Suicide Cliffs

Named and in some ways better known for its history of mass suicide, these cliffs also overlook some of the best and most consistent reef surfing in Okinawa. A great spot to visit for surfing enthusiasts and as a plan for getting away from some of the more congested and touristy spots, don’t fail to put the Suicide Cliffs on your travel itinerary list, especially if you’re going to visit the island for more than a couple days. Near the southern most point of the island, it takes a longer travel commute to visit this surfing spot.

 

The Complete Vacation Experience

The final reason we want to point out as to why Okinawa is such a popular spot is because of its parallel opportunities for an international and multicultural experience. With significant influences of Japanese, Chinese, Korean, and Thai culture, you can find a thoroughly unique but representative sampling of Eastern cultures.

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Cloud Nine, Siargao Island, Philippines

Posted by Norman Kelly on

This is not a spot for beginners. Rather, it’s daredevils who are looking for largest, most powerful, most breathtaking reef breaks that flock to this famous surfing spot. One false move and you’re going to pay the price in the form of gashes created by the razor-sharp coral formations in the area. The skill level is only one factor in sizing up the danger of reef surfing in this area. The ideal surfing season runs from November to April in which the ocean waves have more swell and raise the ocean level a few more inches above the coral reef. Especially during these times, thick surfing lanes make for more reasonable, if still dramatic, conditions. It’s one thing to be something of an adrenaline junkie, but don’t underestimate the potential for one bad decision and one bad fall to ruin your trip.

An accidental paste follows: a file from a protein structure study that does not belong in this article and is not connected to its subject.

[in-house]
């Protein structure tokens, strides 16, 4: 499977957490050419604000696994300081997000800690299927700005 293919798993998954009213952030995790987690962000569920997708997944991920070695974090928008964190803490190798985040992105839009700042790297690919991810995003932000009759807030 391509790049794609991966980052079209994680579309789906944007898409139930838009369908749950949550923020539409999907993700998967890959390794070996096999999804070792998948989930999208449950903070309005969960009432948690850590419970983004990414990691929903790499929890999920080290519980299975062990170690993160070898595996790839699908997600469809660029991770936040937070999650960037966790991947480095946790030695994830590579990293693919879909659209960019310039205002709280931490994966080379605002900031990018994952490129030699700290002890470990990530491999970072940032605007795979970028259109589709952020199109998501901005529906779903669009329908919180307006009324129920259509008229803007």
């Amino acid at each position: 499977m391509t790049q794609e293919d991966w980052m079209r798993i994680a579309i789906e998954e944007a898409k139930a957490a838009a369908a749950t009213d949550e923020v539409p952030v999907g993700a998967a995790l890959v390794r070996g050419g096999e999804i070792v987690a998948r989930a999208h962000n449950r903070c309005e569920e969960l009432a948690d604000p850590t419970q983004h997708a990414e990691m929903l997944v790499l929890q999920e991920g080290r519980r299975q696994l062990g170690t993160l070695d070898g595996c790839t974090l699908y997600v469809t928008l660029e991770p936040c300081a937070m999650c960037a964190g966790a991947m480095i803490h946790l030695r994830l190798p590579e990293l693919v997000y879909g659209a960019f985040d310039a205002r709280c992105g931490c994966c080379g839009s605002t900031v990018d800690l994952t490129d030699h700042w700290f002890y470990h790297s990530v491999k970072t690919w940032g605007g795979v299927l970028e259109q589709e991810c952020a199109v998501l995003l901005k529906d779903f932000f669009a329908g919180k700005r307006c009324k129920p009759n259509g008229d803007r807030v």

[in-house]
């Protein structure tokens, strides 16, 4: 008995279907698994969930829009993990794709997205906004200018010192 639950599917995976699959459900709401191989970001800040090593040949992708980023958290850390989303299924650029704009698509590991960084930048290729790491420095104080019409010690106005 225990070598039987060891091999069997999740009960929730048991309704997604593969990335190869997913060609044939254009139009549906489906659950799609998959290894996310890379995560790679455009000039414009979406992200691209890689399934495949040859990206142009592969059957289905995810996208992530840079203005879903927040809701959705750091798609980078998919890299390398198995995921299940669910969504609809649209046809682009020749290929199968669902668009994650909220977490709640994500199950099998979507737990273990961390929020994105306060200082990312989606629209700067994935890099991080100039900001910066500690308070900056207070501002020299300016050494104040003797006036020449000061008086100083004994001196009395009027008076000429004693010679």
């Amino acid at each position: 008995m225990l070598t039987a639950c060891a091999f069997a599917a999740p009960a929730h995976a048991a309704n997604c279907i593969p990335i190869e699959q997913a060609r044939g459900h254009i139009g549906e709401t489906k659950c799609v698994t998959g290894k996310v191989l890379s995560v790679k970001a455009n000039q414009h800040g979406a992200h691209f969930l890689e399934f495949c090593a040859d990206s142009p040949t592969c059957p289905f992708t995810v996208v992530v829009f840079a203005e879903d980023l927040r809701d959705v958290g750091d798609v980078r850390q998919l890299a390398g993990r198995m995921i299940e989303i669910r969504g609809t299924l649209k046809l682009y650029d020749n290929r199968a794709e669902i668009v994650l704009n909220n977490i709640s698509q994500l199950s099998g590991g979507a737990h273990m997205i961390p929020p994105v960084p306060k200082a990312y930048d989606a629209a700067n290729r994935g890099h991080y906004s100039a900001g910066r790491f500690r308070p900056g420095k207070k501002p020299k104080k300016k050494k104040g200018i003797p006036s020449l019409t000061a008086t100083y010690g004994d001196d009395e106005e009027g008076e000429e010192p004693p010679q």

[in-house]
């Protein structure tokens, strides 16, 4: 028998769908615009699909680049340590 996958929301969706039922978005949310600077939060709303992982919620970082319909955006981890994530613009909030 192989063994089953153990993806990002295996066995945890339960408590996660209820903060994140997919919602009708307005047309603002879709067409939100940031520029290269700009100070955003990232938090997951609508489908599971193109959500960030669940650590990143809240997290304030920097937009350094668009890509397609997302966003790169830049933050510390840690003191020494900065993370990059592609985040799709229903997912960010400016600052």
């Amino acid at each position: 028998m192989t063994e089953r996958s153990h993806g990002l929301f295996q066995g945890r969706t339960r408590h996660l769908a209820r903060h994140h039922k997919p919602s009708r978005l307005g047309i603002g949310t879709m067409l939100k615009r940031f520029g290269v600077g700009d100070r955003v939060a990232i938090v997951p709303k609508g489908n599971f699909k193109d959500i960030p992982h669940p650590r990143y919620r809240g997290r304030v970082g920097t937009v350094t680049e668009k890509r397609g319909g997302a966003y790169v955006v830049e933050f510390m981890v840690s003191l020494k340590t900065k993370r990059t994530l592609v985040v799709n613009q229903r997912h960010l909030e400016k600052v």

As famous a surfing destination as Cloud 9 is, it’s not easy to get to. You have to really want it. There are no direct flights to Siargao. Increasingly, many of the most beautiful and pristine places are hard to get to. Otherwise, they would be negatively impacted by tourism and development by now. Which isn’t to say, there’s nobody around. Plenty of people still make the sea voyage to this island. More than just the waves themselves, the backdrop and consistently warm and sun-swept climate make it a truly idyllic paradise.

Siargao Cup Week

At the end of September and beginning of October, 128 participants from the around the globe descend upon the island for the Siargao Cloud 9 Surfing Cup, a renowned surfing competition. These surfers make reef surfing look easy, so be careful how much direct inspiration you take from what you see if you happen to be visiting. This year, Skip McCullough won the 24 annual event against local legends and international surfing stars alike.

 

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Teahupo’o—The Reef Surfer’s Mecca

Posted by Norman Kelly on

Teahupo’o is a village on the south-east coast of Tahiti in French Polynesia in the southern Pacific Ocean. Known for its stunning sunsets and pristine beaches, this tiny village attracts a big reef surfing crowd. The area is known for the surf break and heavy, glassy waves offshore. These waves can often reach 10 feet and, at times, swell up to 23 feet. It is the site of the annual Billabong Pro Tahiti surf competition and used to be a stop in the World Tour of the International Bodyboarding Association. It is also, incidentally, one of the most dangerous places to reef surf in the world.